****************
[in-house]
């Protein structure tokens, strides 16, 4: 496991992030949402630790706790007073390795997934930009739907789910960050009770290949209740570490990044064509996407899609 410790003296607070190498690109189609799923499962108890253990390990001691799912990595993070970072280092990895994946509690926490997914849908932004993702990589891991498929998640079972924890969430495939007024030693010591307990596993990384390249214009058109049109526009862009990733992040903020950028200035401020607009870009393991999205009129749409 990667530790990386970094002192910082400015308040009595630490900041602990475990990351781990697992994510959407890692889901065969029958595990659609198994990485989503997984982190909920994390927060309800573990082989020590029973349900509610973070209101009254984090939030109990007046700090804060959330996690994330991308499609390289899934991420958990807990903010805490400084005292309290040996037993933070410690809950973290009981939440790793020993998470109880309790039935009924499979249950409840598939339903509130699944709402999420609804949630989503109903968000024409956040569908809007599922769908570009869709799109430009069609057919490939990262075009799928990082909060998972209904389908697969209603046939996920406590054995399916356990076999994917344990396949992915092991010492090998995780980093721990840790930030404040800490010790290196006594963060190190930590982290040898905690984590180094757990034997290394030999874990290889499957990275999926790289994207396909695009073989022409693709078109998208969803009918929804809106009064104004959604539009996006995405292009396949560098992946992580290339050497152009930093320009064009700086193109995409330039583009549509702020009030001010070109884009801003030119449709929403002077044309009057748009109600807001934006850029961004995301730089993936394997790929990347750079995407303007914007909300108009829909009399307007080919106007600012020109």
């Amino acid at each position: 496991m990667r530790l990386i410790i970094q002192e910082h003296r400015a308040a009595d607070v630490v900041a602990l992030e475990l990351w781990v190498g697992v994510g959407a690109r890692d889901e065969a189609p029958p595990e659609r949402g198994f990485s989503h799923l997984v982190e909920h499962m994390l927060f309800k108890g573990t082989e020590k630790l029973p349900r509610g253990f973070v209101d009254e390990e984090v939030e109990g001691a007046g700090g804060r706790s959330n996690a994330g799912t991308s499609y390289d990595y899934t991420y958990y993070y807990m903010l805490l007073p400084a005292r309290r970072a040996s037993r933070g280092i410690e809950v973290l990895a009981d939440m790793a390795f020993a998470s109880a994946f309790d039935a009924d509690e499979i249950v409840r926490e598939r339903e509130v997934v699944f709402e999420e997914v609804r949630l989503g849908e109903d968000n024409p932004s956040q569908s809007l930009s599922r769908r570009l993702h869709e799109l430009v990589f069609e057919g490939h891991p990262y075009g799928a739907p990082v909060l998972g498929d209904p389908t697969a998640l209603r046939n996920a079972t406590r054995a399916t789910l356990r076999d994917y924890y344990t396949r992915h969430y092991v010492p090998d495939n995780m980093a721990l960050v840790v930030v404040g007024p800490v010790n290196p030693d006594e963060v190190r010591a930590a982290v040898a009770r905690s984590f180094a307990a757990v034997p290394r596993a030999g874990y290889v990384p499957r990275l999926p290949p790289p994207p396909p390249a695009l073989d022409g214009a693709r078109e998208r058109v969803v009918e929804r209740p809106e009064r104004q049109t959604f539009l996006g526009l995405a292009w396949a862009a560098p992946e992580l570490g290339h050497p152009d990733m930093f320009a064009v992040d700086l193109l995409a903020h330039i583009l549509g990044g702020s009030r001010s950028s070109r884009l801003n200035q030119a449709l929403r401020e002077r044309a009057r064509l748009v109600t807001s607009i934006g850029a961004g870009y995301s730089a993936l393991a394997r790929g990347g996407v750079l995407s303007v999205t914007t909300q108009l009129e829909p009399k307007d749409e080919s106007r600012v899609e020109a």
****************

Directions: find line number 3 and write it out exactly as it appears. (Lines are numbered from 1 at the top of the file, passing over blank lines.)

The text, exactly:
């Amino acid at each position: 496991m990667r530790l990386i410790i970094q002192e910082h003296r400015a308040a009595d607070v630490v900041a602990l992030e475990l990351w781990v190498g697992v994510g959407a690109r890692d889901e065969a189609p029958p595990e659609r949402g198994f990485s989503h799923l997984v982190e909920h499962m994390l927060f309800k108890g573990t082989e020590k630790l029973p349900r509610g253990f973070v209101d009254e390990e984090v939030e109990g001691a007046g700090g804060r706790s959330n996690a994330g799912t991308s499609y390289d990595y899934t991420y958990y993070y807990m903010l805490l007073p400084a005292r309290r970072a040996s037993r933070g280092i410690e809950v973290l990895a009981d939440m790793a390795f020993a998470s109880a994946f309790d039935a009924d509690e499979i249950v409840r926490e598939r339903e509130v997934v699944f709402e999420e997914v609804r949630l989503g849908e109903d968000n024409p932004s956040q569908s809007l930009s599922r769908r570009l993702h869709e799109l430009v990589f069609e057919g490939h891991p990262y075009g799928a739907p990082v909060l998972g498929d209904p389908t697969a998640l209603r046939n996920a079972t406590r054995a399916t789910l356990r076999d994917y924890y344990t396949r992915h969430y092991v010492p090998d495939n995780m980093a721990l960050v840790v930030v404040g007024p800490v010790n290196p030693d006594e963060v190190r010591a930590a982290v040898a009770r905690s984590f180094a307990a757990v034997p290394r596993a030999g874990y290889v990384p499957r990275l999926p290949p790289p994207p396909p390249a695009l073989d022409g214009a693709r078109e998208r058109v969803v009918e929804r209740p809106e009064r104004q049109t959604f539009l996006g526009l995405a292009w396949a862009a560098p992946e992580l570490g290339h050497p152009d990733m930093f320009a064009v992040d700086l193109l995409a903020h330039i583009l549509g990044g702020s009030r001010s950028s070109r884009l801003n200035q030119a449709l929403r401020e002077r044309a009057r064509l748009v109600t807001s607009i934006g850029a961004g870009y995301s730089a993936l393991a394997r790929g990347g996407v750079l995407s303007v999205t914007t909300q108009l009129e829909p009399k307007d749409e080919s106007r600012v899609e020109a």